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Hareena V   13 October 2021

Intenstional tort

I need some case laws regarding intenstional tort


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 2 Replies

Anusha Singh   13 October 2021

As per your query it is understood that you need information about intentional tort and some case laws on it.

Intentional tort

In order to commit an intentional tort, some action must be done with a purpose i.e there must be an intention to commit an act. For the welfare of the society, it is generally assumed that no one should attack the other person intentionally. For example, if you hit a person with an iron rod on the head, there was an intention to cause injury to that person in a particular way.

Intentional tort includes the following:

1.    Battery

2.    Assault

 

3.    False imprisonment:

In D.K.BASU v. STATE OF WEST-BENGAL In this case, the petitioners raised important issues concerning the police powers and if monetary compensation should be awarded for established infringement of Fundamental Rights, as under Article 21 and 22 of the Constitution. The court held that Custodial violence, including torture and death in the lock-ups, strikes a blow at the Rule of Law, which demands that the powers of the executive should not only be derived from law but also that the same should be limited by law. To check the abuse of police power, transparency of action and accountability were the two safeguards laid down by the court. The Court issued 11 directives where it spelled out the rights of an arrestee or a detainee and how the arresting or detaining authority is expected to behave, including the written record of arrest, informing of arrestee’s family of his arrest, a medical examination on request, among others.

 

4.    Trespass:

In Alka Lamba Trespass case AAP legislator Alka Lamba was today granted bail by a Delhi court after she appeared before it in a case of alleged trespassing and vandalizing a shop here and obstructing police from performing their duty last year. Metropolitan Magistrate Abhilash Malhotra gave the relief to Lamba on furnishing of a personal bond of Rs 10,000 and surety of like amount. The court fixed June 3 for further proceedings in the case. Lamba was earlier summoned as accused in the case by the court which had taken cognizance of a charge sheet filed by police against her. She was charge-sheeted for alleged offenses under sections 186 (obstructing public servant in discharge of public functions), 353 (assault or criminal force to deter public servant from discharge of his duty), 427 (mischief causing damage to property), 451 (house-trespass) and 34 (common intention) of the IPC.

 

5.    Defamation:

In ARNAB GOSWAMI CASE OF SHASHI THAROOR, The Congress parliamentarian has accused the journalist Arnab Goswami of making baseless statements in connection with the death of his wife Sunanda Pushkar. The Congress leader, who represents Thiruvananthapuram in the Lok Sabha, filed the case in June, accusing Goswami of making baseless statements in connection with the death of his wife Sunanda Pushkar. A chief judicial magistrate’s court in Thiruvananthapuram had issued summons to Goswami, contending that there was enough material for a prima facie case against him.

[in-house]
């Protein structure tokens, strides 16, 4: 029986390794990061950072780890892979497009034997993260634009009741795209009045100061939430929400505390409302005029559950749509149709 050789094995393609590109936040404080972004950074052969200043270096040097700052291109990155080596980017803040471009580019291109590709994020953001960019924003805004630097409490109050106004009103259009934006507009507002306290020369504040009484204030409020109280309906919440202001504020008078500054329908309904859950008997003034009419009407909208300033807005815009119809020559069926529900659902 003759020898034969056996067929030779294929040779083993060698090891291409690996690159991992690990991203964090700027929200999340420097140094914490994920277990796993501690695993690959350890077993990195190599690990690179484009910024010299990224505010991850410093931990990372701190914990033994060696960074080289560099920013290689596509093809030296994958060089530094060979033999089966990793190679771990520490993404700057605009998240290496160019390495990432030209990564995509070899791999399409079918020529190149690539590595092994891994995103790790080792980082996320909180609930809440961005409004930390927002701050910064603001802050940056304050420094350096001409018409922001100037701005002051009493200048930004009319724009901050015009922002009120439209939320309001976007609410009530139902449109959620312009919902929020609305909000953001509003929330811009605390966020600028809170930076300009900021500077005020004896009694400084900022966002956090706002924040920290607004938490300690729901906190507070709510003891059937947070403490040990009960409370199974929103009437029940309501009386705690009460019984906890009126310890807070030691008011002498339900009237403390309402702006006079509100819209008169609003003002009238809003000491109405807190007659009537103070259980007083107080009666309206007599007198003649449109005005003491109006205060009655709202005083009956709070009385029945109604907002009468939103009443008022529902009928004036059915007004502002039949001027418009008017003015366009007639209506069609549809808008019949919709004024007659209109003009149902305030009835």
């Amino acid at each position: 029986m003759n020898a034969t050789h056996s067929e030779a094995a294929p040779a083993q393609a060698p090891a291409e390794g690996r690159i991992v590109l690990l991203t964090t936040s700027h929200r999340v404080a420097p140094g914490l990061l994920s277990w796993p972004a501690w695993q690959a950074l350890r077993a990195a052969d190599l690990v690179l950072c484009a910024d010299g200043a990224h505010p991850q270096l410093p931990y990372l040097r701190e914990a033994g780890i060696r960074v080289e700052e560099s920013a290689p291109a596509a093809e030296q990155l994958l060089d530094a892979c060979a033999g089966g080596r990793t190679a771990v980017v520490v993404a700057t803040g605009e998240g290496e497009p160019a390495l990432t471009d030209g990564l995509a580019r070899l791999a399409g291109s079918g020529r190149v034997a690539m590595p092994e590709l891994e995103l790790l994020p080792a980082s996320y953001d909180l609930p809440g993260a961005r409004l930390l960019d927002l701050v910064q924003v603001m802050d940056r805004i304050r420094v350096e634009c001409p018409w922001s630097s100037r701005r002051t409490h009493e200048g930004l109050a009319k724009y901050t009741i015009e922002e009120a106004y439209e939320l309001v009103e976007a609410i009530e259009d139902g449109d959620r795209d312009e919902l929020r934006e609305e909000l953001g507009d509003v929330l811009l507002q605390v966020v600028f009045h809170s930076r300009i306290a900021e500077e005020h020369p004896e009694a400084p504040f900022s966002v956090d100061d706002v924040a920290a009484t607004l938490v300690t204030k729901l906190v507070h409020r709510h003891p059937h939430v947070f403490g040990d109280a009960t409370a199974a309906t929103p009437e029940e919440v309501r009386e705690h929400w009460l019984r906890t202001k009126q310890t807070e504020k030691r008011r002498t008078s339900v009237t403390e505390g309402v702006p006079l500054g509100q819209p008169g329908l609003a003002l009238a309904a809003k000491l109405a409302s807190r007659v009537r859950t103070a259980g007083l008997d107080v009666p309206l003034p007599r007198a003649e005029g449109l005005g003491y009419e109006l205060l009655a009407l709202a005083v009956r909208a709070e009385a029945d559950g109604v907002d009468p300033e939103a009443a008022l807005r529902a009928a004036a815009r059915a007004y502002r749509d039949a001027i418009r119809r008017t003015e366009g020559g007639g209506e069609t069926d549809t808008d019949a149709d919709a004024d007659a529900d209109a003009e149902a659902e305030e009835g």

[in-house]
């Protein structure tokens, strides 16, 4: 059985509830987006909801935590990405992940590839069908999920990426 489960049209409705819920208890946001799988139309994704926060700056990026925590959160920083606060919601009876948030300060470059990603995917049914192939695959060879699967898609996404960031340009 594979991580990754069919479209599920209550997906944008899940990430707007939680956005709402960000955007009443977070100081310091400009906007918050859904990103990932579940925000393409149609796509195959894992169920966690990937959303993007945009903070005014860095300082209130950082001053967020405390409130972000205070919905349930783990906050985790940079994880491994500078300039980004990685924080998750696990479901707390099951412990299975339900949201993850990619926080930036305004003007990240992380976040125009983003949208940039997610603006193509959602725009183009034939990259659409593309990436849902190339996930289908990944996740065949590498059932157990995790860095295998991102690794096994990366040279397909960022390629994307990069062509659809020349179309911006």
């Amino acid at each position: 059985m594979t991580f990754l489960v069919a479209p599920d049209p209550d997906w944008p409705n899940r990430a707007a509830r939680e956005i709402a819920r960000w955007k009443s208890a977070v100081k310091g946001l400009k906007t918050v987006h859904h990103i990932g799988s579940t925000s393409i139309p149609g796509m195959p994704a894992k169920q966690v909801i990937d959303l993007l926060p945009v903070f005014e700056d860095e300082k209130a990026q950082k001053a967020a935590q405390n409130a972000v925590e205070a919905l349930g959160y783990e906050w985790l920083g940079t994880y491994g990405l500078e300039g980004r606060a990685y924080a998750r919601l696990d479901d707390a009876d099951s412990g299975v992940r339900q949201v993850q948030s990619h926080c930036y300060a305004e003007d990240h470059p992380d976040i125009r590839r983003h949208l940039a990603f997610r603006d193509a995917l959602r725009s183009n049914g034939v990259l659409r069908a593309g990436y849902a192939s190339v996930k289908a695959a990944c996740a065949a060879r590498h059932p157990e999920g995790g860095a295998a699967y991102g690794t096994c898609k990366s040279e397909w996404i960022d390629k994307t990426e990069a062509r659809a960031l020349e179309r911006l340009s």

Hope it helps!

 

Regards,

Anusha Singh

Ananya Gosain   18 October 2021

Greetings! Here are a few more important cases related to intentional torts-

  • Gokak Patel Volkart Ltd. V. Dundayya Gurushiddaiah Hiremath 

Although entry into the property may be legal, therefore, if possession continues even after permission has been given, it may amount to trespass ab initio. The corresponding concept of continuity of a civil mistake can be found in the Tort Law. Trespass in torts can be continued one. Again, if the entry was legal but is subsequently abused and continued after the permission has been determined, the infringement may be ab initio.

  • Cleary v. Booth, (1893) 1 Q.B. 465

Facts:  Booth (Defendant), a school headmaster, administered corporal punishment on two boys after learning that they had fought on the way to school. The defendant was charged with assault and battery and convicted for it. He appealed.

Held: The authority of a teacher to correct his students is not limited only to the wrongs which the student may commit upon the school premises but may also extend to the wrongs done by him outside the school, for “there is not much opportunity for a boy to exhibit his moral conduct while in school under the eye of the master, the opportunity is while he is at play or outside the school”.

Regards


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